Article in English | MEDLINE | ID: covidwho-2306604

ABSTRACT

Severe acute respiratory syndrome coronavirus 2 (SARS-CoV-2) infection causes injury to multiple organ systems, including the brain. SARS-CoV-2's neuropathological mechanisms may include systemic inflammation and hypoxia, as well as direct cell damage resulting from viral infections of neurons and glia. How the virus directly causes injury to brain cells, acutely and over the long term, is not well understood. In order to gain insight into this process, we studied the neuropathological effects of open reading frame 3a (ORF3a), a SARS-CoV-2 accessory protein that is a key pathological factor of the virus. Forced ORF3a brain expression in mice caused the rapid onset of neurological impairment, neurodegeneration, and neuroinflammation-key neuropathological features found in coronavirus disease (COVID-19, which is caused by SARS-CoV-2 infection). Furthermore, ORF3a expression blocked autophagy progression in the brain and caused the neuronal accumulation of α-synuclein and glycosphingolipids, all of which are linked to neurodegenerative disease. Studies with ORF3-expressing HeLa cells confirmed that ORF3a disrupted the autophagy-lysosomal pathway and blocked glycosphingolipid degradation, resulting in their accumulation. These findings indicate that, in the event of neuroinvasion by SARS-CoV-2, ORF3a expression in brain cells may drive neuropathogenesis and be an important mediator of both short- and long-term neurological manifestations of COVID-19.


Subject(s)
COVID-19 , Neurodegenerative Diseases , Humans , Animals , Mice , SARS-CoV-2 , COVID-19/pathology , Neurodegenerative Diseases/pathology , HeLa Cells , Open Reading Frames , Sphingolipids , Brain/pathology , Homeostasis , Lysosomes , Autophagy
4.
J Mol Graph Model ; 122: 108487, 2023 07.
Article in English | MEDLINE | ID: covidwho-2292448

ABSTRACT

Ongoing global pandemic caused by coronavirus (COVID-19) requires urgent development of vaccines, treatments, and diagnostic tools. Open reading frame 3a (ORF3a) from severe acute respiratory syndrome coronavirus 2 (SARS-CoV-2) is considered to be a potential drug target for COVID-19 treatment. ORF3a is an accessory protein that plays a significant role in virus-host interactions and in facilitating host immune responses. Using putrescine, spermidine and spermine, an aliphatic polyamine for the activity suppression of ORF3a appears to be a promising approach in finding new targets for drug design. In this study, we explored the possible binding poses of polyamines to the ORF3a protein using a combination of various computational approaches i.e. pocket prediction, blind and site-specific molecular docking, molecular dynamics and ligand flooding simulations. The results showed that the tip of cytoplasmic domain and the upper tunnel of transmembrane domain of ORF3a provide a suitable binding site specific for the polyamines. MD simulations revealed the stability of spermidine binding in the upper tunnel pocket of ORF3a through salt bridge and hydrogen bond interactions between the amine groups of the ligand and negatively charged residues of ORF3a. These findings can be helpful in designing new therapeutic drugs.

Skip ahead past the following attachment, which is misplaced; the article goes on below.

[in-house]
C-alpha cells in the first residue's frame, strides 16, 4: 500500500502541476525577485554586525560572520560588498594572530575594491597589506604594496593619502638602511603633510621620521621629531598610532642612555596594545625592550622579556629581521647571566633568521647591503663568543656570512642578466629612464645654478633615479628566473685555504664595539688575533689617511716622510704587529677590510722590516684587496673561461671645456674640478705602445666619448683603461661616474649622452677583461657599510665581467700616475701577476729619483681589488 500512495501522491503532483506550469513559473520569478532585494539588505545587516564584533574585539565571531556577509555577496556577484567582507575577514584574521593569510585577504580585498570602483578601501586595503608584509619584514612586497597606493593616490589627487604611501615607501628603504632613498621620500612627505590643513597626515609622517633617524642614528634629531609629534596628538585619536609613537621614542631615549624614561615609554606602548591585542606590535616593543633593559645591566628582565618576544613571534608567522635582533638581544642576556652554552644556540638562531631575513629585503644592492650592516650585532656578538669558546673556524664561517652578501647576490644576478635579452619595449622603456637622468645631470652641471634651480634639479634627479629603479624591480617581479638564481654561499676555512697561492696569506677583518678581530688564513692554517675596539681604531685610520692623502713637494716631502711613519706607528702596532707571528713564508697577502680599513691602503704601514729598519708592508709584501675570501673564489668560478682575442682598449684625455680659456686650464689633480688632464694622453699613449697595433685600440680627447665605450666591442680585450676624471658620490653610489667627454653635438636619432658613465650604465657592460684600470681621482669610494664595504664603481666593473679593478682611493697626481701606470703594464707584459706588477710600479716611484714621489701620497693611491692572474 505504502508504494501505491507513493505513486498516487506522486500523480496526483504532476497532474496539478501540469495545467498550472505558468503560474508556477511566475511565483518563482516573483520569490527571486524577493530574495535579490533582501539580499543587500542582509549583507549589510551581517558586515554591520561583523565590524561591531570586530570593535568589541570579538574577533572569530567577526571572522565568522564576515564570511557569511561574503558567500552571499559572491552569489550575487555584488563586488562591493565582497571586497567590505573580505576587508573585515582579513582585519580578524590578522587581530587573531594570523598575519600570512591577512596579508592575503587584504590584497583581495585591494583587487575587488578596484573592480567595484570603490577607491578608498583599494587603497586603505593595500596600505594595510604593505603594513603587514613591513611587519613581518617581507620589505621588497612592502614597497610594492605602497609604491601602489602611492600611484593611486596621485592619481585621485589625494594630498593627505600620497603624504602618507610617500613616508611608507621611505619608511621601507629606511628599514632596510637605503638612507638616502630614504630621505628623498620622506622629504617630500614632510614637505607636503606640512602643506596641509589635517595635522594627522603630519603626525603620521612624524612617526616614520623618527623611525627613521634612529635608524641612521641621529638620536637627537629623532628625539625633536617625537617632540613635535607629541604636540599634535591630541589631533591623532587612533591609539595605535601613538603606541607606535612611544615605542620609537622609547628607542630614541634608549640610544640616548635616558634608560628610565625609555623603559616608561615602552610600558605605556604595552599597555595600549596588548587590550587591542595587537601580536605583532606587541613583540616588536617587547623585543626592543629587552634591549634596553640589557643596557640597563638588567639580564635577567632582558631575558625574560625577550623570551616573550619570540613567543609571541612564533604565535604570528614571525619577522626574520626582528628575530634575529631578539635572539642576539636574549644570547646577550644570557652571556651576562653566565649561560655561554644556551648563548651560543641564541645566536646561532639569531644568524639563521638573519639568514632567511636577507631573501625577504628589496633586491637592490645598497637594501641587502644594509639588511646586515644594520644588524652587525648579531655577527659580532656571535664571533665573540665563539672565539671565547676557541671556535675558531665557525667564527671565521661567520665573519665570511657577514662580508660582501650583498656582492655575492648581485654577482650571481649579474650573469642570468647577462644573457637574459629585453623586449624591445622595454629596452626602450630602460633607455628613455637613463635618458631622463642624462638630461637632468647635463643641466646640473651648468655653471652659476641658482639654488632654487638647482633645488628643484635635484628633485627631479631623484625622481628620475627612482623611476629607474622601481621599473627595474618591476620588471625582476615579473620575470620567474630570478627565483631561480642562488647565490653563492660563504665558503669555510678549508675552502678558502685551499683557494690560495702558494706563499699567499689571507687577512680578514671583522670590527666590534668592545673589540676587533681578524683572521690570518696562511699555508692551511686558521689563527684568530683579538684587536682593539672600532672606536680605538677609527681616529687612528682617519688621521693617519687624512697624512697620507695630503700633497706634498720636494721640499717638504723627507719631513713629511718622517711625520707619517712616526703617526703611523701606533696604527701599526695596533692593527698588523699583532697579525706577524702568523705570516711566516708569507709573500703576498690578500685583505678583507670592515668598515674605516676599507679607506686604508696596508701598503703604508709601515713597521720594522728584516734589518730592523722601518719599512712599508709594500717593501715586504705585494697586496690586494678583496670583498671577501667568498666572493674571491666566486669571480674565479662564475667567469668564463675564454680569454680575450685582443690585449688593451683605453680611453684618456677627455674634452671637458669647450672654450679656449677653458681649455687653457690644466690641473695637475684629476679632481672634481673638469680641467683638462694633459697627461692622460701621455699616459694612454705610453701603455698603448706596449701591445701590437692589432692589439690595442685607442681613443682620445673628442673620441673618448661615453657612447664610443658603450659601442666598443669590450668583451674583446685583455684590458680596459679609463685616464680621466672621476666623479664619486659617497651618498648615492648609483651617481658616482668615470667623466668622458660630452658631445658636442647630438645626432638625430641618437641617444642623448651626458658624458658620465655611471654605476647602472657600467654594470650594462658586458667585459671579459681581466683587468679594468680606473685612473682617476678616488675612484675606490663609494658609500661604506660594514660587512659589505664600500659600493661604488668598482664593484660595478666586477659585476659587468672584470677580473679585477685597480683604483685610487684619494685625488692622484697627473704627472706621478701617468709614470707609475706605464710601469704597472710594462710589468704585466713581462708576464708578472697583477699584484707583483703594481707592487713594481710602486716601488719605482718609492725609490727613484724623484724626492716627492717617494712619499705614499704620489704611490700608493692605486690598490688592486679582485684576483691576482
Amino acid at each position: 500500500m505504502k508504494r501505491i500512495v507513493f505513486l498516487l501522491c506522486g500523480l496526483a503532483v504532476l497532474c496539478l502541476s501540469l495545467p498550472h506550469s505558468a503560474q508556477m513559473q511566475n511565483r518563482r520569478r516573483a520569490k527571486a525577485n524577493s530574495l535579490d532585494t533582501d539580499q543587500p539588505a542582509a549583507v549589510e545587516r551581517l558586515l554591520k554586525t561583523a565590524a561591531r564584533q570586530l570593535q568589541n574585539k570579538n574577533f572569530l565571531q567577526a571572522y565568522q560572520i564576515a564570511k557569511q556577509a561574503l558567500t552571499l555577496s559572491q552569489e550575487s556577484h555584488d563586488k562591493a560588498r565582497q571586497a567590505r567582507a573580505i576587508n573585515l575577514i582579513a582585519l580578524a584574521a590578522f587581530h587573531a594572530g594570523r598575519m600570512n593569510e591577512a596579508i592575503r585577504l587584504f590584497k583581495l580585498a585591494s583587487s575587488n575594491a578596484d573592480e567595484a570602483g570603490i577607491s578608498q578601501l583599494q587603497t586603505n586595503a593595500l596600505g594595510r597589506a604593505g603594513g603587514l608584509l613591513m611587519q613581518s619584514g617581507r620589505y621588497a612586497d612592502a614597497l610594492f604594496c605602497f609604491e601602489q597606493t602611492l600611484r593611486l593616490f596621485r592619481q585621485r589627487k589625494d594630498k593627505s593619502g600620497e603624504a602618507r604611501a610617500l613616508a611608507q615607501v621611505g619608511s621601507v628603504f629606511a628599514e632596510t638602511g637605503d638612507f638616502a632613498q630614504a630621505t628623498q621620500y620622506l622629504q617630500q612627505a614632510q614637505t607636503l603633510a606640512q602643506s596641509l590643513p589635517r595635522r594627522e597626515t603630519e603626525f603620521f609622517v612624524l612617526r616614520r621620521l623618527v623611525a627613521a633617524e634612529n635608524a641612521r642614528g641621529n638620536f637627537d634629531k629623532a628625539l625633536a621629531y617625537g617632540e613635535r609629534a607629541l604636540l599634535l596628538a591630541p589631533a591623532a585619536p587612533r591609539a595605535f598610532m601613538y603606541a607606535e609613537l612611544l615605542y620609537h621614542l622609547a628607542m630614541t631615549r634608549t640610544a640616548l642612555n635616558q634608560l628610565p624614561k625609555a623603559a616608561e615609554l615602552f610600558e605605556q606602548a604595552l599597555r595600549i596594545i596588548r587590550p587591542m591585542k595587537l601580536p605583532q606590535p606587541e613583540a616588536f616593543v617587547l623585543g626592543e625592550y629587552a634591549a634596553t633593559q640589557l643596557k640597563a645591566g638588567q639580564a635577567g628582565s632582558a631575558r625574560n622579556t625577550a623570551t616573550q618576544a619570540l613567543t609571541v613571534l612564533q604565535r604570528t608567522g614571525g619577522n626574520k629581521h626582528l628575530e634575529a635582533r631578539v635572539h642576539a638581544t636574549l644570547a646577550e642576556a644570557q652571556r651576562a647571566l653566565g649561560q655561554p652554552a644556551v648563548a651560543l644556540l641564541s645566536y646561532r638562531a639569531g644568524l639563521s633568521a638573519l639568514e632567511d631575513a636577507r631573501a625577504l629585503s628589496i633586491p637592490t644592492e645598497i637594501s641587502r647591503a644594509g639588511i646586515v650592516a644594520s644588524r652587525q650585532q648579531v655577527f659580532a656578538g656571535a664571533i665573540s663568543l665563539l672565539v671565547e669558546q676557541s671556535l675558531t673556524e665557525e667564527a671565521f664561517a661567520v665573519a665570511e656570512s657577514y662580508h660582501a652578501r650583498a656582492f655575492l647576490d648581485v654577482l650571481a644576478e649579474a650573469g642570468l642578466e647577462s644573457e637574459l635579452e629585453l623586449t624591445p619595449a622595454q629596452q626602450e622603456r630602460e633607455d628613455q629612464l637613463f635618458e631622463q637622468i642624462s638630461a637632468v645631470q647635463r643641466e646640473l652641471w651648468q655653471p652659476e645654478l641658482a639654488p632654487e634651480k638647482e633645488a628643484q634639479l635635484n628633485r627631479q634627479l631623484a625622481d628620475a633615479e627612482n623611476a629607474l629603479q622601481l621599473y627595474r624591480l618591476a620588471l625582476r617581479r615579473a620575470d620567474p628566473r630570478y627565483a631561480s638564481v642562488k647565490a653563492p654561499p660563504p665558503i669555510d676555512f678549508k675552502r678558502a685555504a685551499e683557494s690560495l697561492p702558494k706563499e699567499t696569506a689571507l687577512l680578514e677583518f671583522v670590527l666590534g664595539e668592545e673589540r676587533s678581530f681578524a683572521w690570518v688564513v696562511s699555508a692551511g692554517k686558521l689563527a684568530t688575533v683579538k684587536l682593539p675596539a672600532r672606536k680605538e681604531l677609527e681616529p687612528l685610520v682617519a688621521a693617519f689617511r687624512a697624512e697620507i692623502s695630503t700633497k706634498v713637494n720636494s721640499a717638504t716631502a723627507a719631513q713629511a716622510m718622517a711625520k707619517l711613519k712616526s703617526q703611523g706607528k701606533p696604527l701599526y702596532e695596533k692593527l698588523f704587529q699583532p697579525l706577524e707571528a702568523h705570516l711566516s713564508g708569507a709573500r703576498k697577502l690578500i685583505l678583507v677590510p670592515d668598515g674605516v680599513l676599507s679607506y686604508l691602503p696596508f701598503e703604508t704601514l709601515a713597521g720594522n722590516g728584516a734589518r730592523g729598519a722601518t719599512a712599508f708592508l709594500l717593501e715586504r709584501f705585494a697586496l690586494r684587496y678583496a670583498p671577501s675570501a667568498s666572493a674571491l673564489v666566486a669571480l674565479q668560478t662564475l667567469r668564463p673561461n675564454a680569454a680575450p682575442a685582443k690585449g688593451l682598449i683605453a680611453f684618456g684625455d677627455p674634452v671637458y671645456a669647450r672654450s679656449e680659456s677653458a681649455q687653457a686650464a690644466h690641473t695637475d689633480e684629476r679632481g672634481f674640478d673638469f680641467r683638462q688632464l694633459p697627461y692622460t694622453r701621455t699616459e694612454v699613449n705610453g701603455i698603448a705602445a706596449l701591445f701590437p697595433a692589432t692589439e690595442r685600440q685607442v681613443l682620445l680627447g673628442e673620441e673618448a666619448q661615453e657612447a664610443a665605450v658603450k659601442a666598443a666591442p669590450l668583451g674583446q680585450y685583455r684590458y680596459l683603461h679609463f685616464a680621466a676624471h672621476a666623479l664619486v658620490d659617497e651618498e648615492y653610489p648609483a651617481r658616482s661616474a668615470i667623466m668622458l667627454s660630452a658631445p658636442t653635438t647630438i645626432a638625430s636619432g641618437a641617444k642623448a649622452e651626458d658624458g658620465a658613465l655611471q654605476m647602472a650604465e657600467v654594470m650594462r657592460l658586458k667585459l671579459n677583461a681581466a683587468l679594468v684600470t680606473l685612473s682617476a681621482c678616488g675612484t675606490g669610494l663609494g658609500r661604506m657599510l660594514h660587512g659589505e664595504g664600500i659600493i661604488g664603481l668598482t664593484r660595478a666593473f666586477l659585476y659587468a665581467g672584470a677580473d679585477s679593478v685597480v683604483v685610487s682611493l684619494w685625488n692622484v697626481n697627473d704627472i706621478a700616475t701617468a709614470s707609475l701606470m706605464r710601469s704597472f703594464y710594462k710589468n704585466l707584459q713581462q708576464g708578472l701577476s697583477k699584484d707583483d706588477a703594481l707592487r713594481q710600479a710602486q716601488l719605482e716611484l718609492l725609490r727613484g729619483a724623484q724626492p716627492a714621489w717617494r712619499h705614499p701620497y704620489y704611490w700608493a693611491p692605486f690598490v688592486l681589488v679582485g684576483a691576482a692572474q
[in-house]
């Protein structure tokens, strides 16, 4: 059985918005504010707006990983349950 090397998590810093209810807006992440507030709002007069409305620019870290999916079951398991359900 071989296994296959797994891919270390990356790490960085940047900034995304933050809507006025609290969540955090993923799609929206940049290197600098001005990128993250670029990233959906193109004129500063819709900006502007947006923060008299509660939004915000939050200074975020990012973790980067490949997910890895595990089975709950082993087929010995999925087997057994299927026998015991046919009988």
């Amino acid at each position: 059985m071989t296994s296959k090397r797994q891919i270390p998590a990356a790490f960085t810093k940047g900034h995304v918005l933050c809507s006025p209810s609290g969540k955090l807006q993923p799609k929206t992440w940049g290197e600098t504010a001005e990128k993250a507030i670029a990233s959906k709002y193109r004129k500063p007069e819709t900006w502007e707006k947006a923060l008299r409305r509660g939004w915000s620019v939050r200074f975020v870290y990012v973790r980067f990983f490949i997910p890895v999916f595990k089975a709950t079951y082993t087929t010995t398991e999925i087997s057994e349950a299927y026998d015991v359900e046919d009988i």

Subject(s)
COVID-19 , SARS-CoV-2 , Humans , Molecular Docking Simulation , Polyamines , Open Reading Frames , Spermidine , COVID-19 Drug Treatment , Ligands
5.
Viruses ; 15(4)2023 03 29.
Article in English | MEDLINE | ID: covidwho-2291466

ABSTRACT

The COVID-19 pandemic has resulted in upwards of 6.8 million deaths over the past three years, and the frequent emergence of variants continues to strain global health. Although vaccines have greatly helped mitigate disease severity, SARS-CoV-2 is likely to remain endemic, making it critical to understand its viral mechanisms contributing to pathogenesis and discover new antiviral therapeutics. To efficiently infect, this virus uses a diverse set of strategies to evade host immunity, accounting for its high pathogenicity and rapid spread throughout the COVID-19 pandemic. Behind some of these critical host evasion strategies is the accessory protein Open Reading Frame 8 (ORF8), which has gained recognition in SARS-CoV-2 pathogenesis due to its hypervariability, secretory property, and unique structure. This review discusses the current knowledge on SARS-CoV-2 ORF8 and proposes actualized functional models describing its pivotal roles in both viral replication and immune evasion. A better understanding of ORF8's interactions with host and viral factors is expected to reveal essential pathogenic strategies utilized by SARS-CoV-2 and inspire the development of novel therapeutics to improve COVID-19 disease outcomes.


Subject(s)
COVID-19 , SARS-CoV-2 , Humans , SARS-CoV-2/genetics , Open Reading Frames , Pandemics , Antiviral Agents